Ohio students who enter high school this fall will have a very different set of graduation requirements than their predecessors.
The class of 2018 will be the first one to take seven end-of-course exams – English I and II, two math courses, physical science, U.S. history and government – rather than the Ohio Graduation Test, thanks to legislation passed Wednesday by the Ohio House and Senate. The bill now heads to Gov. John Kasich.
Students who earn a cumulative passing score on those tests, along with completing the state’s course requirements would graduate. The course requirements still include four units of English and math, and three units of science and social studies.
But the new legislation provides two other pathways to graduation as well.
Students can graduate by earning a “remediation-free” score on either the ACT or SAT college entrance exam (the state has yet to decide which test it will use). As part of this plan, the state will, for the first time, pay the fee for every student to take one of those two tests in their junior year.
The last pathway to graduation is to earn an industry-recognized job credential or license, and achieve a passing score on an approved job skills assessment.
“It’s a recognition that not all kids are alike, and some have different goals and learning styles,” said state Sen. Peggy Lehner, R-Kettering, chair of the Senate Education Committee. “We do think the end-of-course exams will be the pathway that most kids will take. Those (subject) tests that we have chosen are the tests that experts tell us are the greatest indicators of career and college readiness.”
During debate on the Senate floor Wednesday, Lehner called the existing Ohio Graduation Test essentially a test of eighth-grade knowledge, and said the new exams will be more rigorous.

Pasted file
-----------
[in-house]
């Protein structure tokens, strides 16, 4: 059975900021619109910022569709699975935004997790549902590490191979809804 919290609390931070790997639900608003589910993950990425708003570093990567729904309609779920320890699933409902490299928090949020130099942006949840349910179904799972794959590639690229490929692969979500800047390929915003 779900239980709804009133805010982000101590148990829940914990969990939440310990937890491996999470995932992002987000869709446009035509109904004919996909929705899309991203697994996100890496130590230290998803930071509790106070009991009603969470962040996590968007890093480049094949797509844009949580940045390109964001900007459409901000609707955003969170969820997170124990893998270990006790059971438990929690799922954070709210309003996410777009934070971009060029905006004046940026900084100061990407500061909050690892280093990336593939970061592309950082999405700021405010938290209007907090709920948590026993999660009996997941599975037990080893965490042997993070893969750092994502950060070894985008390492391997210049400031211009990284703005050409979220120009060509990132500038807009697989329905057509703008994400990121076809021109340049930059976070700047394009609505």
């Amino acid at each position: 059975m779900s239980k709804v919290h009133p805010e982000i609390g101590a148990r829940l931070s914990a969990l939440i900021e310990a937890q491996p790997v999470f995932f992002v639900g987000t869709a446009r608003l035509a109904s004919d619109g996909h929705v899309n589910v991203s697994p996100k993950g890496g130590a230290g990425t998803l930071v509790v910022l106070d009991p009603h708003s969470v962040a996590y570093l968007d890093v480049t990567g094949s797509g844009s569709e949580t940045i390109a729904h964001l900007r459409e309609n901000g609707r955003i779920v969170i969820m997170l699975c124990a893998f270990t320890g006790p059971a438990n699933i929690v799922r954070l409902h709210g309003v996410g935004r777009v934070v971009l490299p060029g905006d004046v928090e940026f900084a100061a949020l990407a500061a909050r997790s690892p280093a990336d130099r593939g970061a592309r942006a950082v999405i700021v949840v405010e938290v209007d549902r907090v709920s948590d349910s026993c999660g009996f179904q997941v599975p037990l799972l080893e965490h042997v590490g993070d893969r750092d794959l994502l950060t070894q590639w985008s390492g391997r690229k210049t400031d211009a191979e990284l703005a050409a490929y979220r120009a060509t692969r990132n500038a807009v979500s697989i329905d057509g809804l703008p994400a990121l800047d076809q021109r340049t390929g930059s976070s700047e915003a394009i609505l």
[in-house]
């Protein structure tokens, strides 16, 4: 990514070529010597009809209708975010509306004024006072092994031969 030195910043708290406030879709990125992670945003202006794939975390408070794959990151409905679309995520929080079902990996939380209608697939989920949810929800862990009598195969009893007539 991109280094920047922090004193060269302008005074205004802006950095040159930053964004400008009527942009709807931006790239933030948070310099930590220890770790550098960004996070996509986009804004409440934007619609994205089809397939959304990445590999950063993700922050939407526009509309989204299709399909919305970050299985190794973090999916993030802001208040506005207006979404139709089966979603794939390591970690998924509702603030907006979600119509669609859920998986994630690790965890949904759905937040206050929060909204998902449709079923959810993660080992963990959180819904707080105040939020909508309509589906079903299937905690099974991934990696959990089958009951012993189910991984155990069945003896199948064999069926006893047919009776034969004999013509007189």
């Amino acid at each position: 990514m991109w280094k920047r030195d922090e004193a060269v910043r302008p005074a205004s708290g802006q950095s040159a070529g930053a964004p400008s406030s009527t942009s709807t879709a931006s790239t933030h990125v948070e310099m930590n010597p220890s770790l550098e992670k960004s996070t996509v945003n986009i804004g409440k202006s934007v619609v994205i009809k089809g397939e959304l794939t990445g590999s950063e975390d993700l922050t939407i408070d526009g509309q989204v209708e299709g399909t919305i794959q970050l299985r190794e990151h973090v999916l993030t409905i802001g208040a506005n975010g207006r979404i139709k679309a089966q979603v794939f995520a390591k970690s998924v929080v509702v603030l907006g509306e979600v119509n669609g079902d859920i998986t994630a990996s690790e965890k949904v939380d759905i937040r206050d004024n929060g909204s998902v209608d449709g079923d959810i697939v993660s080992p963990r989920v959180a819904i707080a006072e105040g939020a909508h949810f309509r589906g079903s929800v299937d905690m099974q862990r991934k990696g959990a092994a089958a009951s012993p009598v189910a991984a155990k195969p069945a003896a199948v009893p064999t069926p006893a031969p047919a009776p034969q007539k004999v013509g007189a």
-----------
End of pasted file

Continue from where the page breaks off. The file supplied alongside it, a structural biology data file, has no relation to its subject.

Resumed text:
Damon Asbury, director of legislative services for the Ohio School Boards Association, agreed that the new tests will be tougher under the Common Core, a 45-state effort to establish consistent standards of what students should know in English language arts and mathematics at the end of each grade.
“Passing that graduation test was a minimal competency,” Asbury said. “The end-of-course exams will be closely aligned with the Ohio Learning Standards, which are more rigorous, so the end-of-course exams will be a better measure of student knowledge and performance.”
Ohio Department of Education spokesman John Charlton said hundreds of Ohio schools performed “field tests” of the new exams this spring, so they won’t appear brand-new to educators and students next year.
Lehner pointed out that a “safe harbor” provision passed by the legislature limits any penalties for school districts based on next year’s test scores, as schools are “getting used to new tests, new curriculum, new standards.”
Here’s a look at several education policy changes approved by the state legislature this week:
* Both chambers passed a bill adding flexibility to Ohio’s strong new teacher evaluation rules. This week’s bill means schools can choose to evaluate high-performing teachers less often, lowering administrative burdens. It also makes student academic progress and classroom performance worth 42.5 percent each of a teacher’s performance rating, down from 50 percent. The remaining 15 percent would be at the discretion of local districts.
Both Asbury of the school boards group, and state teachers union President Becky Higgins supported the bill, although Higgins said more work remained to fix what she called a flawed evaluation system.
* Both chambers passed a bill allowing public schools to excuse students to attend certain religious instruction off school property during school hours, and to permit districts to grant high school credit for the religious instruction.
* Asbury said he was glad the legislature approved College Credit Plus language allowing school districts to continue negotiating lower costs with local colleges for dual-enrollment credit options.
* Lehner touted the inclusion of another $16 million in state early-childhood funding for 2014-15, saying it would prevent a child from being immediately removed from a preschool or child-care program when a parent’s eligibility changed. She said she hopes that level of annual funding will be the minimum for the next state budget, although she’s advocate for even more.
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